Donna May (Douglas) Jokumsen, left, and Kevin Dale Jokumsen, right. Contributed photos. Jokumsen was recently acquitted of the second-degree murder charge brought against him in 2017. Contributed photos

Donna May (Douglas) Jokumsen, left, and Kevin Dale Jokumsen, right. Contributed photos. Jokumsen was recently acquitted of the second-degree murder charge brought against him in 2017. Contributed photos

Suspect in 1987 cold case acquitted, not enough evidence

Kevin Dale Jokumsen, 56, was charged with second-degree for allegedly murdering his wife. After two years, the case finally went to trial — or would have, if a judge didn’t throw it out.

Former Enumclaw local Kevin Jokumsen is now a free man.

Jokumsen, 56, was charged with second-degree murder for allegedly killing his wife, Donna Mae (Douglas) Jokumsen, in 1987, but at least partially due to a lack of evidence — including a body — he remained uncharged until 2017.

It appears a lack of evidence was the Achilles’ heel of the prosecution, as Jokumsen’s attorneys successfully motioned on Oct. 29 for what’s known as a “directed verdict”; in layman’s terms, asking a judge to “decide the case in the defendant’s favor because the plaintiff did not present sufficient evidence to prove the case against the defendant,” reads the Arizona courts website.

With Judge Ronda Fisk of the Arizona Maricopa County Superior Court granting the motion, Jokumsen was officially acquitted and was released from custody almost immediately.

Unsurprisingly, the state of Arizona disagreed with the motion, arguing that sufficient evidence of Jokumsen’s guilt had been presented to at least go forward with a court case, if not prove him guilty.

In its response to the motion for a directed verdict, the state reiterated Jokumsen and Douglas had what could be generously called a rocky relationship; in the mid-1980s, the Enumclaw Police Department was involved in three domestic violence incidents between the two. Records were no longer available to review, and Jokumsen and Douglas’ families disagree who was the instigator and who was the victim in these incidents, but Jokumsen was charged once for violating a no-contact order (the charge was later dropped).

One of these incidents led to Douglas starting the divorce process in 1986, but it was never completed, and the couple decided to move to Arizona to get a fresh start in January 1987.

However, the state alleges violence against Douglas continued, and in July 4, 1987, she went to a friend’s workplace at midnight with a split lip and red marks on her neck.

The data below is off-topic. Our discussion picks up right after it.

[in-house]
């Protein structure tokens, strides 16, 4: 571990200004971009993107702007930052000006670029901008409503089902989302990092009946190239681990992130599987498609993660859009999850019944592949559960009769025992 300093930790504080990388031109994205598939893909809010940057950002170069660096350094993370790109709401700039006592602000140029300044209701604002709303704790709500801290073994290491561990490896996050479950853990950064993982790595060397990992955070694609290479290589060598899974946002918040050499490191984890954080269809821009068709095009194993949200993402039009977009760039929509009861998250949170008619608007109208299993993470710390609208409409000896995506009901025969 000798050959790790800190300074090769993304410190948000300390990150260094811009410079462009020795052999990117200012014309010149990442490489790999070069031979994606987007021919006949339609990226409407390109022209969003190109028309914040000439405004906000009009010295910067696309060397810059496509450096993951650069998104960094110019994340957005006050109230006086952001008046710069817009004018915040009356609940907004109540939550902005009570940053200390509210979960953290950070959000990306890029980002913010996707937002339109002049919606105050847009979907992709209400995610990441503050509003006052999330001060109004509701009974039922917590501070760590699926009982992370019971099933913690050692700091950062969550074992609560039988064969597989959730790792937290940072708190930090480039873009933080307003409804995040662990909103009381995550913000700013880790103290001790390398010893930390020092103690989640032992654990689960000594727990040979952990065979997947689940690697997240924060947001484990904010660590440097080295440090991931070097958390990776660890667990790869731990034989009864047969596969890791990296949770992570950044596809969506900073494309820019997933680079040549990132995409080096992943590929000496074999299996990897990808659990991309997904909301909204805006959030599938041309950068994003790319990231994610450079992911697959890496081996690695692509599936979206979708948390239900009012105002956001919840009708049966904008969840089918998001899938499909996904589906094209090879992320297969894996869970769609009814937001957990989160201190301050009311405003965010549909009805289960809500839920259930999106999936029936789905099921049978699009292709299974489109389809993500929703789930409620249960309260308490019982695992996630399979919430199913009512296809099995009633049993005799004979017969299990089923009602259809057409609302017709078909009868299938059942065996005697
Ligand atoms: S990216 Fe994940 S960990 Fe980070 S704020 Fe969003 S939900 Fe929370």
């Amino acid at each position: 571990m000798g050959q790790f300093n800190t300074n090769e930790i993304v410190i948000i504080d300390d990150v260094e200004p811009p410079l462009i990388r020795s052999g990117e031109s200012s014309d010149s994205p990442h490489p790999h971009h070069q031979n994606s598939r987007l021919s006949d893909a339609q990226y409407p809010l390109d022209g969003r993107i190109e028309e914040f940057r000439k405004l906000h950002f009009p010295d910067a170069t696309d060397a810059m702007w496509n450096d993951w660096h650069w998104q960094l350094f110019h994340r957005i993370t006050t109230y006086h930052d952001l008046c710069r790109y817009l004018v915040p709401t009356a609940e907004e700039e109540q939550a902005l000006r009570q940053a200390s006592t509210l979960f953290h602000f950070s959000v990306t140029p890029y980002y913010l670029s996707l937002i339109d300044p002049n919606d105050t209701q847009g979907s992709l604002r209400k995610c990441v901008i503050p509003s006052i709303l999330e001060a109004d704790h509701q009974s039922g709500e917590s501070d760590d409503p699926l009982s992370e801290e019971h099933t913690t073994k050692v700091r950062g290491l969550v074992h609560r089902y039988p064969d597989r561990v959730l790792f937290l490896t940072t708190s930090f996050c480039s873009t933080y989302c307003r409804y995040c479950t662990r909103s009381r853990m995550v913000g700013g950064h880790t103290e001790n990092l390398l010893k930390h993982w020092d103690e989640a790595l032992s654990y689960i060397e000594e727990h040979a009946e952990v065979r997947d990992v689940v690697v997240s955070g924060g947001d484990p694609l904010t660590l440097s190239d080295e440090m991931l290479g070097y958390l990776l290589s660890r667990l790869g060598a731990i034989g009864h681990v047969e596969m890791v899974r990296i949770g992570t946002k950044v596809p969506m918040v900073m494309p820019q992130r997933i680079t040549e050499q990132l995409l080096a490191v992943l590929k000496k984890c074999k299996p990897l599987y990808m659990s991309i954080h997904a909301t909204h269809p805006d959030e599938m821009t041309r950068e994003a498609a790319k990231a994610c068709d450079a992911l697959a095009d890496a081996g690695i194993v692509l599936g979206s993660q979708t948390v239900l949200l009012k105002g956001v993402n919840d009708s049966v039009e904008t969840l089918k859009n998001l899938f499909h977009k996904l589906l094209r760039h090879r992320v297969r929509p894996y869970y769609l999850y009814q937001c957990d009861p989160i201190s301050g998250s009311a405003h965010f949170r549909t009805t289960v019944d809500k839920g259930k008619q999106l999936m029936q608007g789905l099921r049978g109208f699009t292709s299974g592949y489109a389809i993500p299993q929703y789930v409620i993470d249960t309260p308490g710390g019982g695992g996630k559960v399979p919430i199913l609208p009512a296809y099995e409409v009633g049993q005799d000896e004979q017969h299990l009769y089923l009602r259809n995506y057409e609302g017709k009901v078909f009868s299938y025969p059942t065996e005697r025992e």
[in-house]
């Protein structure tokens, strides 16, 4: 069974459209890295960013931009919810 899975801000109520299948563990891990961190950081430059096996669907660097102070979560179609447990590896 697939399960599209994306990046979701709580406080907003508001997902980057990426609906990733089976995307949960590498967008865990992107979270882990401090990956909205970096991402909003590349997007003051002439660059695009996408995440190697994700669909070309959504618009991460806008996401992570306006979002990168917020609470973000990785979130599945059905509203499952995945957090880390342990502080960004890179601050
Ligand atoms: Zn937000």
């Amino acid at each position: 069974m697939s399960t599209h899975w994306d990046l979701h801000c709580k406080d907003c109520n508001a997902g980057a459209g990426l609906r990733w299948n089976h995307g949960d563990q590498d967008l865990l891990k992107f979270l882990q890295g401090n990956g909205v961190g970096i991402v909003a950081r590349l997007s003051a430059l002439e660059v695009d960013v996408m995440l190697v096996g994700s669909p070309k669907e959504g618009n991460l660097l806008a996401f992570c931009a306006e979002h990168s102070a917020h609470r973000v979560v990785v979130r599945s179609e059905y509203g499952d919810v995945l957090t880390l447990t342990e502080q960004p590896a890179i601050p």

According to the state and Douglas’ friends, Douglas stayed most of the weekend with them, only going home once to switch what car she was driving and get money for a U-haul. Douglas’ friends said she was planning to leave Jokumsen; Jokumsen said Douglas told him she was planning on returning to Washington for the summer because she didn’t do well in the summer heat and was discouraged when Douglas couldn’t find a job she went to school for.

Douglas then returned to her friends’ place and spent a few more hours with them before deciding to pick up her two children, some clothes, and then return before taking off to Washington in the morning.

This was the last time anyone saw Douglas alive; her car was found at her and Jokumsen’s house, but Jokumsen said he had no idea how the car got back or where Douglas could have gone.

Both Jokumsen and Douglas’ children were safe with Jokumsen, as it appears Douglas never picked them up to go to Washington.

Douglas’ parents called investigators a few days later, as they also appeared to know of Douglas’ plan to leave Jokumsen, but became worried when she never showed.

The state also argued Jokumsen harbored ill will toward Douglas in regard to her reportedly being into drinking and marijuana, spending too much time with her friends/not enough time with her family, and being financially irresponsible. Additionally, Jokumsen allegedly lied to investigators about the history of reported domestic violence and the fact that, a month after her disappearance, Jokumsen lied to detectives about pawning Douglas’ jewelry.

All in all, the state believed a jury could draw enough reasonable inferences from these facts for a judge to deny the motion of directed verdict.

But with Judge Fisk granting the motion for directed verdict, the case against Jokumsen has been closed for the third, and final, time, an acquittal means the state of Arizona can’t appeal the judge’s ruling, nor can Jokumsen be tried for the same crime a second time.

Jeanne Jokumsen, his mother, called The Courier-Herald minutes afterward to deliver the news.

“Thank god, the truth came out,” she said.

Contact information for Douglas’ parents couldn’t be found before deadline.

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